In addition to cancer, for some species, EAF proteins may also play an important role in embryogenesis through non-canonical Wnt signaling . Eaf2/U19 is not required for embryogenesis, as the intercross between heterozygous mice yielded phenotypically normal offspring with the expected 1∶2∶1 genotypic ratios . However, in Xenopus laevis, normal eye development requires the expression of the eaf2/u19 gene, a target of non-canonical Wnt4 signaling . Wnt4 is a member of the Wnt family of secreted glycoproteins important in tissue and organ organization during development . Some members of the Wnt family function by stabilizing β-catenin; this pathway is referred to as canonical signaling. Other Wnt proteins, such as Wnt4, function independently of β-catenin and thus are involved in non-canonical signaling. Evidence supports the involvement of Wnt4 in embryogenesis. Xenopus, mouse and chicken embryos express Wnt4 in distinct expression domains in neural tissues as well as the developing excretory system , . Similarly, loss-of-function studies have shown kidney organogenesis in mouse and Xenopus requires Wnt4 , .
Zebrafish have two Wnt4 isoforms: Wnt4a (Wnt4) and Wnt4b. Ungar and colleagues cloned wnt4a, initially named wnt4, from zebrafish using an orthologous gene search. Based on the phenotypes of zebrafish and Xenopus embryos injected with synthetic mRNA, zebrafish wnt4a and Xenopus Xwnt-5A appear to share a similar function, distinct from that of wnt1, Xwnt3A and Xwnt8 . Little is known regarding the function of wnt4b, a duplicate gene of wnt4a. However, work from Liu et al. has demonstrated that the zebrafish floor plate exclusively expresses wnt4b mRNA and that sonic hedgehog and gli-2 zebrafish mutants alter this expression . In non-canonical Wnt signaling, zebrafish Wnt4a appears to be much closer to that of mammalian Wnt4 .
During function assays for the Eaf gene family in zebrafish embryogenesis, we found that Eaf1 and Eaf2/U19 could regulate gene expression of the non-canonical Wnt signaling ligands, wnt5, wnt11, wnt11r and wnt4 . Given that EAF2/U19 is downstream of Wnt4 in Xenopus laevis , we hypothesized that a regulation loop may exist between the EAF family and the non-canonical Wnt signaling ligand, Wnt4. Using zebrafish embryos and mammalian cell line 293, we found that Wnt4 up-regulated both EAF1 and EAF2/U19, while both EAF1 and EAF2/U19 efficiently suppressed Wnt4 expression, supporting the existence of an auto-regulatory negative feedback loop.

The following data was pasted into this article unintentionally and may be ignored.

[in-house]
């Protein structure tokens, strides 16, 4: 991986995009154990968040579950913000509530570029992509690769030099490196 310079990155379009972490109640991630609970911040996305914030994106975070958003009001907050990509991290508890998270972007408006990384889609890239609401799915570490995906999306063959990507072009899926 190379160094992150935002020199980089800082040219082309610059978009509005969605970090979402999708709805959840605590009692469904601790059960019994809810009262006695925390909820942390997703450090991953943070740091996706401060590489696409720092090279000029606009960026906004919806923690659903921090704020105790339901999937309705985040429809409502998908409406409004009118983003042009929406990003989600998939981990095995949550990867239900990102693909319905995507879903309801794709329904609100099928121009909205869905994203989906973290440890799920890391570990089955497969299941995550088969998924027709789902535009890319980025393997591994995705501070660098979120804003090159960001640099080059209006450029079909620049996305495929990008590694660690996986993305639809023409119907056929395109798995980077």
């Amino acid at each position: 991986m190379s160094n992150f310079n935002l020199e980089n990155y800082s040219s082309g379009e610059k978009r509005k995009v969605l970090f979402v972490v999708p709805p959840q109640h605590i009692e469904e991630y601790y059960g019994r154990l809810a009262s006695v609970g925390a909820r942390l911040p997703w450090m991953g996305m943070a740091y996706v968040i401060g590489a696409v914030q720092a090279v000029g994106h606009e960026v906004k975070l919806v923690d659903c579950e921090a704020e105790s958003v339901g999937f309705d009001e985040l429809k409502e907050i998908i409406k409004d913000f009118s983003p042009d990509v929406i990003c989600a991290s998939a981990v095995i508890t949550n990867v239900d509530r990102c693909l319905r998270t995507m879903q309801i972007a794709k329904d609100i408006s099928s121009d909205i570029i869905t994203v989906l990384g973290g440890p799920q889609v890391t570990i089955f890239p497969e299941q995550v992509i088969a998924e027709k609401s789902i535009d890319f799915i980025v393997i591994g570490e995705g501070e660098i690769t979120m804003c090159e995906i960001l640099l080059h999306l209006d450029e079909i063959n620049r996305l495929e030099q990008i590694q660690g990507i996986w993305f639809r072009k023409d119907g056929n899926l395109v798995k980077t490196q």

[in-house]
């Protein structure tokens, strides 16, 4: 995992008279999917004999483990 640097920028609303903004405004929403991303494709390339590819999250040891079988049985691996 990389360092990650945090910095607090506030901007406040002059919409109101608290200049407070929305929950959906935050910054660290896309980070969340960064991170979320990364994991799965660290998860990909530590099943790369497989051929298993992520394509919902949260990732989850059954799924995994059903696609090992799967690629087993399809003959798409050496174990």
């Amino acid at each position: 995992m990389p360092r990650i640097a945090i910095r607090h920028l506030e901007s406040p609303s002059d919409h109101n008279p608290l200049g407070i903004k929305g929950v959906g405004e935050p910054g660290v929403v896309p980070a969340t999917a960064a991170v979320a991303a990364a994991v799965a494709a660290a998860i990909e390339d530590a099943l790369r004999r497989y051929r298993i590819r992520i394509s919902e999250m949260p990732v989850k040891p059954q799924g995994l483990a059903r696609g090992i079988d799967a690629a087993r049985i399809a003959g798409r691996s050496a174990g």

Materials and Methods
Maintenance of Fish Stocks and Embryo Collection
Breeding wild-type zebrafish (Danio rerio) (AB) were maintained and embryos rose under standard library conditions approved by the research committee of Institute of Hydrobiology, CAS.
Cell Lines and Plasmid Construction
HEK 293 cells were obtained from ATCC. Cells were maintained in Dulbecco Modified Eagle Medium (Gibco) with 10% fetal bovine serum (FBS, Hyclone), 1% Glutamine, and 1% penicillin-streptomycin (Hyclone) at 37°C in a humidified atmosphere containing 5% CO2.
Human Wnt4 cDNA, provided by Andrew McMahon, was cloned into the vector pCGN-HAM (provided by William Tansey). Human EAF1 and EAF2/U19 were also subcloned into pCGN-HAM. Zebrafish eaf1, eaf2/u19 and wnt4a were RT-PCR amplified and subcloned into both the Psp64 poly(A) vector (Promega) and the CMV-Myc vector (Clontech) (The PCR primer sequences will be provided upon request). Human Wnt4 promoter luciferase constructs (pGL2-Basic) (2.6kb and 1.2 kb) were provided by Paul Goodyer. The promoter regions for zebrafish eaf1 (−1288−+69), zebrafish eaf2/u19 (−663−+337), human EAF2/U19 (−3222−+436) and human EAF1 (+616−+262) were PCR amplified and subcloned into a pGL3-Basic vector (Promega). All constructs were verified by sequencing. The cell line transient transfections were carried out using Lipofectamine 2000 (Invitrogen).